In Göttingen and with PBO, McGegan has defined an approach to period style that sets the current standard: probing, serious but undogmatic, recognizing that the music of the past doesn’t belong in a museum or in academia but in vigorous engagement with an audience, for pleasure and delight on both sides of the platform edge.  He has been a pioneer in the process of exporting historically informed practice beyond the small world of period instruments to the wider one of conventional symphonic forces, guest-conducting orchestras such as the Concertgebouw, Suisse Romande, Hallé, Philadelphia, as well as the Toronto, Sydney, Montreal, and Houston Symphonies, and opera companies like Covent Garden, San Francisco, Santa Fe, and Washington.

McGegan’s discography includes the world premiere recording of Handel’s Susanna, which attracted both a Gramophone Award and Grammy nomination, and recent issues of the same composer’s Solomon, Samson, and Acis and Galatea (a rarity in that it unearths the little-known version adapted by Felix Mendelssohn).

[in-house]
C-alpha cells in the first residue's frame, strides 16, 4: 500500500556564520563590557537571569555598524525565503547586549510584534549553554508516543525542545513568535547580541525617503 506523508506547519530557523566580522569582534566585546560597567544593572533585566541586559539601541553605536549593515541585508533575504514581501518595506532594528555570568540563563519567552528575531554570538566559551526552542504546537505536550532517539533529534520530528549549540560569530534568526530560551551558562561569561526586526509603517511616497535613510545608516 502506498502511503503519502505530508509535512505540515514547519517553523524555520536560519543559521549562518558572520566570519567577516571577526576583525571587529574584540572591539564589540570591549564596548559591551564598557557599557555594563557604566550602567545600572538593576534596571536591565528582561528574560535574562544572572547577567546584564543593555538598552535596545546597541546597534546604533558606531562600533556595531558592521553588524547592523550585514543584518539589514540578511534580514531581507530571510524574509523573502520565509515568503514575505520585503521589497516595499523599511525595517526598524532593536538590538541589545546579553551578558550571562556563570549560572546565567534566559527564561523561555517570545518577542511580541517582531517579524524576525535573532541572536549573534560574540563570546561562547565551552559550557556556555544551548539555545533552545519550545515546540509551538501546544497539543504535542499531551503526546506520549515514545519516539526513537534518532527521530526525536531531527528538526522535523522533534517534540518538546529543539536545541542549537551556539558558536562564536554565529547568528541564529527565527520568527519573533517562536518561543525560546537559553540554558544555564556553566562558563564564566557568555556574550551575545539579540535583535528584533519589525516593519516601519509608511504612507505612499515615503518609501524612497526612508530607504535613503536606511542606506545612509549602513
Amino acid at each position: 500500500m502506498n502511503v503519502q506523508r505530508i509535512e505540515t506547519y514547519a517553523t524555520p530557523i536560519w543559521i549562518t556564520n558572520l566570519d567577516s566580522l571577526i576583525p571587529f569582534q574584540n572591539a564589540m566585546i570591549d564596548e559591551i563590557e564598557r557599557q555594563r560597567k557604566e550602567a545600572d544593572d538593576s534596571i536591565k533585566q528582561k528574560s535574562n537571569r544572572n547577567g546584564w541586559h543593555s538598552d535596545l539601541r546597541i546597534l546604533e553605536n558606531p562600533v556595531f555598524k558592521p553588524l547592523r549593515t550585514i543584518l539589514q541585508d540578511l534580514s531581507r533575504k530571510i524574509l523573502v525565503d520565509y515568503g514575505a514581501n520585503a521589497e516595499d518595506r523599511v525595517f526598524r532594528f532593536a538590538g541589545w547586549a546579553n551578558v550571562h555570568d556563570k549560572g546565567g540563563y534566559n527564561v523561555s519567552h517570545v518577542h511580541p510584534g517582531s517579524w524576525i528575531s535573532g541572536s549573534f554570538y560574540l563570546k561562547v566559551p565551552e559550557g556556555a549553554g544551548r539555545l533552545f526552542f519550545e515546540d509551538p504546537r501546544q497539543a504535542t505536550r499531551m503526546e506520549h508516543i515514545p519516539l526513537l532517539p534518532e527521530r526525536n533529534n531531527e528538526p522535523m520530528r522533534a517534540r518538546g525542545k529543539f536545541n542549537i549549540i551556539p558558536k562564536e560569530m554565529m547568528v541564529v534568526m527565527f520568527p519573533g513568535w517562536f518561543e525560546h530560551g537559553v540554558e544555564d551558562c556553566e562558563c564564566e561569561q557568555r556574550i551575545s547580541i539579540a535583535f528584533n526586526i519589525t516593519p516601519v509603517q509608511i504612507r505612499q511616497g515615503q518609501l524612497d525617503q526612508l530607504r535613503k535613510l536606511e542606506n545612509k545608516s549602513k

Carolyn Sampson, soprano

Carolyn Sampson has established a reputation as one of the most exciting sopranos to emerge in recent years.  Equally at home on the concert and opera stages, she has enjoyed notable successes both in the UK and throughout Europe and the U.S. 

Carolyn Sampson’s many roles for English National Opera have included the title role in Semele and Pamina(The Magic Flute) as well as roles in The Coronation of Poppeaand The Fairy Queen.  Most recently, she had a great success singing her first Susanna (Le nozze di Figaro) for Opéra de Montpellier.  Future opera engagements include Iphis (Jephtha) for Opéra National du Rhin and various roles in Purcell’s The Faerie Queen for Glyndebourne Festival Opera.